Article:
From the Office of Science at the DOE, a critically reviewed report of progress in the last 10 years of "Low Energy Nuclear Reactions" presents unsurprisingly ambivalent advice. The telling advice near the end:
While significant progress has been made in the sophistication of calorimeters since the review of this subject in 1989, the conclusions reached by the reviewers today are similar to those found in the 1989 review.

The key conundrum reviewers keep on harping on involves the energy formed as heat in the reaction. The expected nuclear reactions involving the basic particles produces gamma rays. No one sees the rays or they occur near the noise background level.
According to the review document, no high energy gamma rays appear to accompany the 4 He, as is observed in D-D fusion reactions. Instead, the approximately 24 MeV in energy resulting from D-D fusion was purported to appear as heat in the material lattice. To explain these unusual characteristics, the reviewers were presented with a theoretical framework that purported to describe how collective energy from the material lattice couples to a deuteron pair to induce fusion, how the only fusion reaction channel that occurs would be the production of 4 He, and how all the energy is coupled back into the material in the form of heat instead of high energy gamma-rays. The reviewers raised serious concerns regarding the assumptions postulated in the proposed theoretical model for the explanation for 4 He production.

Interesting that the theory ascribes stored energy from the lattice induces the fusion and then the generated energy transfers right back into the lattice in the form of phonons. In this explanation, I see dimly-lit card tricks played out to rubes1. At the very least, this violates an Occam's razor principle of never trying to ascribe a complicated explanation to something that can be explained by something more fundamental. Like maybe an anomalous chemical reaction?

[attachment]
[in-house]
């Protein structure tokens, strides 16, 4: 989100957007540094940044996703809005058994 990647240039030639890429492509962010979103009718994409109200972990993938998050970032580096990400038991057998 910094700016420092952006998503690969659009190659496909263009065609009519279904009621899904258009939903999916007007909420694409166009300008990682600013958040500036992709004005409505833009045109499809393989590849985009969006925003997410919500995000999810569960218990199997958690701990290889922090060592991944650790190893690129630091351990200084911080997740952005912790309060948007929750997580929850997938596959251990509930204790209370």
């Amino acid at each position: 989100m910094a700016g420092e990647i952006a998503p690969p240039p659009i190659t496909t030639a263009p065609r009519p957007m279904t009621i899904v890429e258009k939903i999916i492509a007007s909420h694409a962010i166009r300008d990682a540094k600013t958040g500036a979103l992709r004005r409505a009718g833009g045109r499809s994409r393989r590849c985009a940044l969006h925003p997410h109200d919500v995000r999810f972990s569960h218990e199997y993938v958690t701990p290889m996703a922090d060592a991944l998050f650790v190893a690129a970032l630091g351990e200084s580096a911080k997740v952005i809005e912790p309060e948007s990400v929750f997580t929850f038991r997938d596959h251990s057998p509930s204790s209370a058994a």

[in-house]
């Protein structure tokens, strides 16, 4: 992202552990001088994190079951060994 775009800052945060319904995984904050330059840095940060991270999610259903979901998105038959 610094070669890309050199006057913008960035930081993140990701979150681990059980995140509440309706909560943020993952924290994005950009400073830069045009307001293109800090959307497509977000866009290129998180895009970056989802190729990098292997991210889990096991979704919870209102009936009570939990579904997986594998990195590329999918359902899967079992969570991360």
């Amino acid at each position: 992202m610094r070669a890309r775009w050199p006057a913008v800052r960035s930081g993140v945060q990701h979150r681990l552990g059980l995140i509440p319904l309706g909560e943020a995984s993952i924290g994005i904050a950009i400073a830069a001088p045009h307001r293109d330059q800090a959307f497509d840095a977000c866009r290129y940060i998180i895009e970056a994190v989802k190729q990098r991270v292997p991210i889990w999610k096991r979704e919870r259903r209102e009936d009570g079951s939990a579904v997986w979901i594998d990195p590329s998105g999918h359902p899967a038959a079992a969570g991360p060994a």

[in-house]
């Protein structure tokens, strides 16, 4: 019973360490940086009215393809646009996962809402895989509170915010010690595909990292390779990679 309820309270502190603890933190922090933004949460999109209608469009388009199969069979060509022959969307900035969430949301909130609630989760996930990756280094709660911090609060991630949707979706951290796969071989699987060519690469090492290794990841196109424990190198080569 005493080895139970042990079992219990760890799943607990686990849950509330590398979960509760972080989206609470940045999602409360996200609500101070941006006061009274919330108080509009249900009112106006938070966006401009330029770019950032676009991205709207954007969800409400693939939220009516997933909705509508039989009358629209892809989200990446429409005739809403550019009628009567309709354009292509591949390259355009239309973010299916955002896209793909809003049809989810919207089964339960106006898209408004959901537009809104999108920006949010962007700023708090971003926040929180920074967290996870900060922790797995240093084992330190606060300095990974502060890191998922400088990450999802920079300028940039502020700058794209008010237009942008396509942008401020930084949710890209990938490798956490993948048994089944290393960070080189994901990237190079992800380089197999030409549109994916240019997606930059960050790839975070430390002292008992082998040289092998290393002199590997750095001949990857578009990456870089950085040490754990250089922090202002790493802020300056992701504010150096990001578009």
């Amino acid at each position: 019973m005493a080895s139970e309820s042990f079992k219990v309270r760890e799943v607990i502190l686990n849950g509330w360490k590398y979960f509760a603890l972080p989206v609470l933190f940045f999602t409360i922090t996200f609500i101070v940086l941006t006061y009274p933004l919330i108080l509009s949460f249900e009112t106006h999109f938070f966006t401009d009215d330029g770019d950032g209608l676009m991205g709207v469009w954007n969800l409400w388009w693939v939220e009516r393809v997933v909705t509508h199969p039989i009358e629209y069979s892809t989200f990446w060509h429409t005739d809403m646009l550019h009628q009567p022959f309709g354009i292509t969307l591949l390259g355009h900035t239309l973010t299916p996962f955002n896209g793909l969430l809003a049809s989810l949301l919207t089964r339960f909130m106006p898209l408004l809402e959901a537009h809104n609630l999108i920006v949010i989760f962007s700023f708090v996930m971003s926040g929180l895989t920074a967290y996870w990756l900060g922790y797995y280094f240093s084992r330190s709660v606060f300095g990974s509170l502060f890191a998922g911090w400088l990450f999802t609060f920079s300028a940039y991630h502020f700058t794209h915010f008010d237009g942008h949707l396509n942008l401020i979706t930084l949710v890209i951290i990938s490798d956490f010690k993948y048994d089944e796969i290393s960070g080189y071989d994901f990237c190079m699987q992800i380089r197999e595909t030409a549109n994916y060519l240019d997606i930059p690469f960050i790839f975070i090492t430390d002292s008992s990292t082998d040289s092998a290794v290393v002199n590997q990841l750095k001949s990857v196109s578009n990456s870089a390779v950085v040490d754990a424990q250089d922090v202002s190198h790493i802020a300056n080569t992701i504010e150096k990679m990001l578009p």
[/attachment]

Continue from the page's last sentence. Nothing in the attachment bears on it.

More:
1See the Intelligent Design Creationist Late-Night sweepstakes for more exposes of Rube Goldberg-ian elaborations.

Friday, December 03, 2004

Pair a Bowl, eh?

Solar collectors measuring 35 feet in diameter generate a sustained 25 KW of power according to EE Times. The coompany that builds the stirling engine-driven (not solar cell!) claim each collector can supply electricity to over 6 homes. A stirling engine basically operates on the principle of heated gases expanding, which then drives a generator motor through a piston motion. Really not much different than a steam engine. The radiation is concentrated through the conventional parabolic shaped dish familiar to anyone that owns a satellite dish or spies on their neighbors with a snooper microphone.

For some reason, I like to use the sanity check of "How many hair dryers will this power generation gizmo support?" To take a typical example, a Vidal Sassoon hair dryer can use 1875 watts. So, a single Stirling collector can operate 13 hair dryers at peak. It makes absurd sense, because the area of collected solar radiation is the footprint of a small house, and I can imagine heating a small house pretty well with 13 hair dryers running continuously.